Maryland Bar Bulletin
Publications : Bar Bulletin : March 2007


 Bar Bulletin Focus

Intellectual Property     

Methodologies for Valuing IP

Intellectual property is a subset of intangible assets that comes in four generally accepted forms: (i) patents, (ii) trademarks, (iii) copyrights, and (iv) trade secrets and know-how. Intangible assets are created through the normal course of business, while intellectual property is created through and is generally subject to formal legal recognition and protection. As a result, most forms of intellectual property have a finite legal life.

While all intellectual property can be classified as intangible assets, not all intangible assets are intellectual property. However, similar valuation methodologies may be utilized in the valuation of both intangible assets and intellectual property.

Why Value Intellectual Property

There are many reasons to place a value on intellectual property. These reasons can be purely transactional in nature, such as in the purchase or sale of intellectual property or the establishment of a fair royalty rate for licensing purposes; notational in nature, such as for accounting or recording purposes; or as a result of controversy (i.e., litigation), such as in the case of patent infringement and economic damages. In each case, the same rigorous valuation methodologies are applied with the results used for different purposes.

Methods for Valuing Intellectual Property

There are three generally accepted approaches for valuing intellectual property. These approaches are commonly referred to as the Cost, Income and Market Approaches.

» Cost Approach – The most common definitions of cost are reproduction cost and replacement cost.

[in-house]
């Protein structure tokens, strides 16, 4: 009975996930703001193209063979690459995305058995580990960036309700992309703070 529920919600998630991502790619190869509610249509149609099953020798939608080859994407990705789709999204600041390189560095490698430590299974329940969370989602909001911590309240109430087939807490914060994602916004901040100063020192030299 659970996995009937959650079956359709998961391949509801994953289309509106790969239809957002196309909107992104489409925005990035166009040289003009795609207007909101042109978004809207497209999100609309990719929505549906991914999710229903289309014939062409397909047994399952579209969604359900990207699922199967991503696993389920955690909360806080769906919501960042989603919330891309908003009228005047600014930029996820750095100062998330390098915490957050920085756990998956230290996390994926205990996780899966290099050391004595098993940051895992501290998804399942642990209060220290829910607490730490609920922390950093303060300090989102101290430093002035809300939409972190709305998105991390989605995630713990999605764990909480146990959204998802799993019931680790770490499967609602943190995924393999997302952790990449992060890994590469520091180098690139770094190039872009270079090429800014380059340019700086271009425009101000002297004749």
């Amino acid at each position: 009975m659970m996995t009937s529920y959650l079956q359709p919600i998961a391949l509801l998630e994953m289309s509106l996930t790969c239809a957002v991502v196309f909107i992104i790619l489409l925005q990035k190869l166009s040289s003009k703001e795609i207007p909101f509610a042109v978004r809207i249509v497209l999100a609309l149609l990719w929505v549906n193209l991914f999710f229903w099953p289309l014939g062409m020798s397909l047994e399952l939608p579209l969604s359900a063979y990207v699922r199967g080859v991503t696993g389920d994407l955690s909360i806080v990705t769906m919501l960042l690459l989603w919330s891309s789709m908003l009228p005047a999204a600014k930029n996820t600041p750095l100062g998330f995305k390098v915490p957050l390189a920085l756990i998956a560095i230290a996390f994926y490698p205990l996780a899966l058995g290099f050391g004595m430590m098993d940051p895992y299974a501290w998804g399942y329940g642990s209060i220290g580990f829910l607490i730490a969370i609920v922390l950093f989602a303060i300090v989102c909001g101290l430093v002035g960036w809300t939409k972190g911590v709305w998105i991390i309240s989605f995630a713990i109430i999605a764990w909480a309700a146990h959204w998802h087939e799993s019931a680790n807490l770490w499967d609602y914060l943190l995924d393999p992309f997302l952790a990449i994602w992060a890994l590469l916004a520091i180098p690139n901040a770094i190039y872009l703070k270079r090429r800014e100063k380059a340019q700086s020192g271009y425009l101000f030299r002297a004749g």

Reproduction cost considers the construction of an exact replica of the subject intellectual property, at current prices as of the date of the analysis, using the same or similar development methods and materials as were used in the original effort. Reproduction cost does not account for changes in technology and higher utility. The resultant intellectual property will include the same inadequacies and obsolescence as the subject intellectual property.

Replacement cost considers the construction of intellectual property, at current prices as of the date of the analysis, with equivalent utility to the subject intellectual property, using modern development methods and materials. The resultant intellectual property from this effort will exclude all curable inadequacies and obsolescence present in the subject intellectual property.

Whether determining reproduction cost or replacement cost, there are five components of cost that are generally considered. These components of cost are (1) materials, (2) labor, (3) overhead, (4) developer's profit and (5) entrepreneurial incentive. Once all the components of cost have been determined, the valuation analysis should consider any loss in economic value due to the presence of functional, technological and economic obsolescence.